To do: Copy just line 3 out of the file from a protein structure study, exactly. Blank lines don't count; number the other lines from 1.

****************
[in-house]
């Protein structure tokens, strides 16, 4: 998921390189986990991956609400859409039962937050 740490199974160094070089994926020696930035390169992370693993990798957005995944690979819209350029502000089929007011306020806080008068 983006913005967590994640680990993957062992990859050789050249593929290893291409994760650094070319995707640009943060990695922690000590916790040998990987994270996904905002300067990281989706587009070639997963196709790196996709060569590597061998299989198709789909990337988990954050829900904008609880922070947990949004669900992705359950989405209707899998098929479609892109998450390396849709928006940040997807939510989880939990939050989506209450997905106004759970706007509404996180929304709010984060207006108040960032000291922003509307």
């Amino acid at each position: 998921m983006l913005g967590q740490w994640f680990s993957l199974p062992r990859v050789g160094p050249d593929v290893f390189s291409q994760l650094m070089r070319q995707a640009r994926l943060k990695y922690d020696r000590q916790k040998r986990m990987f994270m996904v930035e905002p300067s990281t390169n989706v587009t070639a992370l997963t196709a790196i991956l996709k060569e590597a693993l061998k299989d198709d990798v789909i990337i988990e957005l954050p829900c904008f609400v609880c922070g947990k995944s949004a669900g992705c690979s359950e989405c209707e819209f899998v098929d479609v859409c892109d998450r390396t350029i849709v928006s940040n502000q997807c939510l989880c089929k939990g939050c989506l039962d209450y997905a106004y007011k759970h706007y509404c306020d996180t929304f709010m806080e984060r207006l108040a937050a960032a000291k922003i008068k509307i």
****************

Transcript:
């Amino acid at each position: 998921m983006l913005g967590q740490w994640f680990s993957l199974p062992r990859v050789g160094p050249d593929v290893f390189s291409q994760l650094m070089r070319q995707a640009r994926l943060k990695y922690d020696r000590q916790k040998r986990m990987f994270m996904v930035e905002p300067s990281t390169n989706v587009t070639a992370l997963t196709a790196i991956l996709k060569e590597a693993l061998k299989d198709d990798v789909i990337i988990e957005l954050p829900c904008f609400v609880c922070g947990k995944s949004a669900g992705c690979s359950e989405c209707e819209f899998v098929d479609v859409c892109d998450r390396t350029i849709v928006s940040n502000q997807c939510l989880c089929k939990g939050c989506l039962d209450y997905a106004y007011k759970h706007y509404c306020d996180t929304f709010m806080e984060r207006l108040a937050a960032a000291k922003i008068k509307i």